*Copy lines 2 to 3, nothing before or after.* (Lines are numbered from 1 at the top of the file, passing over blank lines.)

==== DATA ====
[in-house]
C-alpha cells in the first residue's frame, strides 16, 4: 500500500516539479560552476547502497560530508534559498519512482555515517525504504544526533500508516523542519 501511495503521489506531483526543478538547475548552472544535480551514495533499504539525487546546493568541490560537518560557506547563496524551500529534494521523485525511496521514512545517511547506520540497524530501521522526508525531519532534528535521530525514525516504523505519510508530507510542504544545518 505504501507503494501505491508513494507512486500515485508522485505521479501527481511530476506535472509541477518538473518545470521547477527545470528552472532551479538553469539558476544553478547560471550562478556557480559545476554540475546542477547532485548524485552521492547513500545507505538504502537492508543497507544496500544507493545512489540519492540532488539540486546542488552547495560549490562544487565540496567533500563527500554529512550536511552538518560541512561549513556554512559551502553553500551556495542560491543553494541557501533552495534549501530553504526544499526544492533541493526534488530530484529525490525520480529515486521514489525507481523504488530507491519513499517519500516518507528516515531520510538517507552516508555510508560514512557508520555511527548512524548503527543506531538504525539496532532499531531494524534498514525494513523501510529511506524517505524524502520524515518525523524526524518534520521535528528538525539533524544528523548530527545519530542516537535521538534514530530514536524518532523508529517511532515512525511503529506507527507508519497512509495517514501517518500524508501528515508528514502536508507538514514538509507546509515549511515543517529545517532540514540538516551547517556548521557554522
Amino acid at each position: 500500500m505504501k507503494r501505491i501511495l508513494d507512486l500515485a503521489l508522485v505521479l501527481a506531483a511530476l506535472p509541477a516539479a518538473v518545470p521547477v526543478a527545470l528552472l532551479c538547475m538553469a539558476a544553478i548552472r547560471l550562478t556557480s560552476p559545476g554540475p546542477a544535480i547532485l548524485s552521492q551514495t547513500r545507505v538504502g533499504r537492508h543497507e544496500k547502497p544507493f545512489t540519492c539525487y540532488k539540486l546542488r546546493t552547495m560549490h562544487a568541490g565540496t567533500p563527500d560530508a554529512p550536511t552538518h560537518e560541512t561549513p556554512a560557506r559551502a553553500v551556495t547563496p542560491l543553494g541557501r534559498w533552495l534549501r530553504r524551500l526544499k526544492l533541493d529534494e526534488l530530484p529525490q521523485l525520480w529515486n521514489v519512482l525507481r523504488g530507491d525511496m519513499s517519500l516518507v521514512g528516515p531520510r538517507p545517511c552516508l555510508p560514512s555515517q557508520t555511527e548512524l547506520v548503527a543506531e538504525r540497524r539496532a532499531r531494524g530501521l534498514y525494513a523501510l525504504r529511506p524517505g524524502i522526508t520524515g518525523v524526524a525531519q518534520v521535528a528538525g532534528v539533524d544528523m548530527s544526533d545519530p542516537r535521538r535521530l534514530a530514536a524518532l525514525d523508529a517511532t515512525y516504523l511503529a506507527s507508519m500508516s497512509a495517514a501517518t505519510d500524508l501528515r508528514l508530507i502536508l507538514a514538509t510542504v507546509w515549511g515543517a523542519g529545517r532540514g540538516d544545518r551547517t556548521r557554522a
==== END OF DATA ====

C-alpha cells in the first residue's frame, strides 16, 4: 500500500516539479560552476547502497560530508534559498519512482555515517525504504544526533500508516523542519 501511495503521489506531483526543478538547475548552472544535480551514495533499504539525487546546493568541490560537518560557506547563496524551500529534494521523485525511496521514512545517511547506520540497524530501521522526508525531519532534528535521530525514525516504523505519510508530507510542504544545518 505504501507503494501505491508513494507512486500515485508522485505521479501527481511530476506535472509541477518538473518545470521547477527545470528552472532551479538553469539558476544553478547560471550562478556557480559545476554540475546542477547532485548524485552521492547513500545507505538504502537492508543497507544496500544507493545512489540519492540532488539540486546542488552547495560549490562544487565540496567533500563527500554529512550536511552538518560541512561549513556554512559551502553553500551556495542560491543553494541557501533552495534549501530553504526544499526544492533541493526534488530530484529525490525520480529515486521514489525507481523504488530507491519513499517519500516518507528516515531520510538517507552516508555510508560514512557508520555511527548512524548503527543506531538504525539496532532499531531494524534498514525494513523501510529511506524517505524524502520524515518525523524526524518534520521535528528538525539533524544528523548530527545519530542516537535521538534514530530514536524518532523508529517511532515512525511503529506507527507508519497512509495517514501517518500524508501528515508528514502536508507538514514538509507546509515549511515543517529545517532540514540538516551547517556548521557554522
Amino acid at each position: 500500500m505504501k507503494r501505491i501511495l508513494d507512486l500515485a503521489l508522485v505521479l501527481a506531483a511530476l506535472p509541477a516539479a518538473v518545470p521547477v526543478a527545470l528552472l532551479c538547475m538553469a539558476a544553478i548552472r547560471l550562478t556557480s560552476p559545476g554540475p546542477a544535480i547532485l548524485s552521492q551514495t547513500r545507505v538504502g533499504r537492508h543497507e544496500k547502497p544507493f545512489t540519492c539525487y540532488k539540486l546542488r546546493t552547495m560549490h562544487a568541490g565540496t567533500p563527500d560530508a554529512p550536511t552538518h560537518e560541512t561549513p556554512a560557506r559551502a553553500v551556495t547563496p542560491l543553494g541557501r534559498w533552495l534549501r530553504r524551500l526544499k526544492l533541493d529534494e526534488l530530484p529525490q521523485l525520480w529515486n521514489v519512482l525507481r523504488g530507491d525511496m519513499s517519500l516518507v521514512g528516515p531520510r538517507p545517511c552516508l555510508p560514512s555515517q557508520t555511527e548512524l547506520v548503527a543506531e538504525r540497524r539496532a532499531r531494524g530501521l534498514y525494513a523501510l525504504r529511506p524517505g524524502i522526508t520524515g518525523v524526524a525531519q518534520v521535528a528538525g532534528v539533524d544528523m548530527s544526533d545519530p542516537r535521538r535521530l534514530a530514536a524518532l525514525d523508529a517511532t515512525y516504523l511503529a506507527s507508519m500508516s497512509a495517514a501517518t505519510d500524508l501528515r508528514l508530507i502536508l507538514a514538509t510542504v507546509w515549511g515543517a523542519g529545517r532540514g540538516d544545518r551547517t556548521r557554522a